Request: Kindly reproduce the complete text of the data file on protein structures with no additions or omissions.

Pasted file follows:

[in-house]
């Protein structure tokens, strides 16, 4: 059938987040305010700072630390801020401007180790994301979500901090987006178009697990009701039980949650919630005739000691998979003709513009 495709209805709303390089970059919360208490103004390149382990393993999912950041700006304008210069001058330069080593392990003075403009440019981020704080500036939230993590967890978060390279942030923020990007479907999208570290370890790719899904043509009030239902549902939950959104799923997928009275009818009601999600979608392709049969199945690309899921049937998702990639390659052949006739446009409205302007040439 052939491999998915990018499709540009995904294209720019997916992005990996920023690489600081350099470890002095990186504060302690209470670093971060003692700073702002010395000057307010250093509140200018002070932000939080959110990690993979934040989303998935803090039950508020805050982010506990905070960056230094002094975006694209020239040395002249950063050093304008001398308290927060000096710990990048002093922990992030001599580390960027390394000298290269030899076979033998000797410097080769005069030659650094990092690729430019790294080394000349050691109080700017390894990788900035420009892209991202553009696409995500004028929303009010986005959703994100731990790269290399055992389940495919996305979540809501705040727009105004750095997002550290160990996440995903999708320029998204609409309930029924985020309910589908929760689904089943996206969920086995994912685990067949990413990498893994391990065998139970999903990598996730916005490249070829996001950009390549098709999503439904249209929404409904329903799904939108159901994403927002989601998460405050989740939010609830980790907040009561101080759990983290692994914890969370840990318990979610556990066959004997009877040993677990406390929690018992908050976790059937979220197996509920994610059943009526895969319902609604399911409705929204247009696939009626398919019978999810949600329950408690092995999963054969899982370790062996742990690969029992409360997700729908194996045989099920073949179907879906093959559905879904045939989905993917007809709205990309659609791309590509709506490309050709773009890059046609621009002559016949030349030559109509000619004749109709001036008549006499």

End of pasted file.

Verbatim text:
[in-house]
């Protein structure tokens, strides 16, 4: 059938987040305010700072630390801020401007180790994301979500901090987006178009697990009701039980949650919630005739000691998979003709513009 495709209805709303390089970059919360208490103004390149382990393993999912950041700006304008210069001058330069080593392990003075403009440019981020704080500036939230993590967890978060390279942030923020990007479907999208570290370890790719899904043509009030239902549902939950959104799923997928009275009818009601999600979608392709049969199945690309899921049937998702990639390659052949006739446009409205302007040439 052939491999998915990018499709540009995904294209720019997916992005990996920023690489600081350099470890002095990186504060302690209470670093971060003692700073702002010395000057307010250093509140200018002070932000939080959110990690993979934040989303998935803090039950508020805050982010506990905070960056230094002094975006694209020239040395002249950063050093304008001398308290927060000096710990990048002093922990992030001599580390960027390394000298290269030899076979033998000797410097080769005069030659650094990092690729430019790294080394000349050691109080700017390894990788900035420009892209991202553009696409995500004028929303009010986005959703994100731990790269290399055992389940495919996305979540809501705040727009105004750095997002550290160990996440995903999708320029998204609409309930029924985020309910589908929760689904089943996206969920086995994912685990067949990413990498893994391990065998139970999903990598996730916005490249070829996001950009390549098709999503439904249209929404409904329903799904939108159901994403927002989601998460405050989740939010609830980790907040009561101080759990983290692994914890969370840990318990979610556990066959004997009877040993677990406390929690018992908050976790059937979220197996509920994610059943009526895969319902609604399911409705929204247009696939009626398919019978999810949600329950408690092995999963054969899982370790062996742990690969029992409360997700729908194996045989099920073949179907879906093959559905879904045939989905993917007809709205990309659609791309590509709506490309050709773009890059046609621009002559016949030349030559109509000619004749109709001036008549006499």